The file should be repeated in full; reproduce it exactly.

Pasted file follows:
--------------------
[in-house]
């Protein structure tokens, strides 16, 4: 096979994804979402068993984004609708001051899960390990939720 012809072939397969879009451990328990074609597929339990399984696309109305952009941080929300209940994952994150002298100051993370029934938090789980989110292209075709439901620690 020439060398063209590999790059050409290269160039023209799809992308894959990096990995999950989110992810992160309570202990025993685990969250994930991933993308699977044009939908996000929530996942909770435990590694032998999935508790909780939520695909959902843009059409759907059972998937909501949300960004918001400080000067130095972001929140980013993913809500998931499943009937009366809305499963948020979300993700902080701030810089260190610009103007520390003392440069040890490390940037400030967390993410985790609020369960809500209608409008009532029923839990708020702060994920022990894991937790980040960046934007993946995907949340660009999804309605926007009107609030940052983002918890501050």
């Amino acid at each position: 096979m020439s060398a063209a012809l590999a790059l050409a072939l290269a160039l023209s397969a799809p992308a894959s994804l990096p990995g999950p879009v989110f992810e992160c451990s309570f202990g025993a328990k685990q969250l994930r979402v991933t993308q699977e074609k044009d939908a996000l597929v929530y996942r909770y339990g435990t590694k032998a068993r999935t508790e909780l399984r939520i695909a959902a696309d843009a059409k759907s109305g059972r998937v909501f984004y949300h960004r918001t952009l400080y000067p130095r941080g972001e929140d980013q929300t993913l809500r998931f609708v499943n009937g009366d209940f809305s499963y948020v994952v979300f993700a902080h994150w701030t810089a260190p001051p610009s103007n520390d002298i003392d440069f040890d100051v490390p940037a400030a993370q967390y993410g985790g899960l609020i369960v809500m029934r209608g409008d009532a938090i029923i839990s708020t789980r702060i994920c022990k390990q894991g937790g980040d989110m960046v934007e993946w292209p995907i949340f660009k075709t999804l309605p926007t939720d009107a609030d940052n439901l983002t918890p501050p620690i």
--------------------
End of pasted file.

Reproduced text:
[in-house]
């Protein structure tokens, strides 16, 4: 096979994804979402068993984004609708001051899960390990939720 012809072939397969879009451990328990074609597929339990399984696309109305952009941080929300209940994952994150002298100051993370029934938090789980989110292209075709439901620690 020439060398063209590999790059050409290269160039023209799809992308894959990096990995999950989110992810992160309570202990025993685990969250994930991933993308699977044009939908996000929530996942909770435990590694032998999935508790909780939520695909959902843009059409759907059972998937909501949300960004918001400080000067130095972001929140980013993913809500998931499943009937009366809305499963948020979300993700902080701030810089260190610009103007520390003392440069040890490390940037400030967390993410985790609020369960809500209608409008009532029923839990708020702060994920022990894991937790980040960046934007993946995907949340660009999804309605926007009107609030940052983002918890501050």
């Amino acid at each position: 096979m020439s060398a063209a012809l590999a790059l050409a072939l290269a160039l023209s397969a799809p992308a894959s994804l990096p990995g999950p879009v989110f992810e992160c451990s309570f202990g025993a328990k685990q969250l994930r979402v991933t993308q699977e074609k044009d939908a996000l597929v929530y996942r909770y339990g435990t590694k032998a068993r999935t508790e909780l399984r939520i695909a959902a696309d843009a059409k759907s109305g059972r998937v909501f984004y949300h960004r918001t952009l400080y000067p130095r941080g972001e929140d980013q929300t993913l809500r998931f609708v499943n009937g009366d209940f809305s499963y948020v994952v979300f993700a902080h994150w701030t810089a260190p001051p610009s103007n520390d002298i003392d440069f040890d100051v490390p940037a400030a993370q967390y993410g985790g899960l609020i369960v809500m029934r209608g409008d009532a938090i029923i839990s708020t789980r702060i994920c022990k390990q894991g937790g980040d989110m960046v934007e993946w292209p995907i949340f660009k075709t999804l309605p926007t939720d009107a609030d940052n439901l983002t918890p501050p620690i």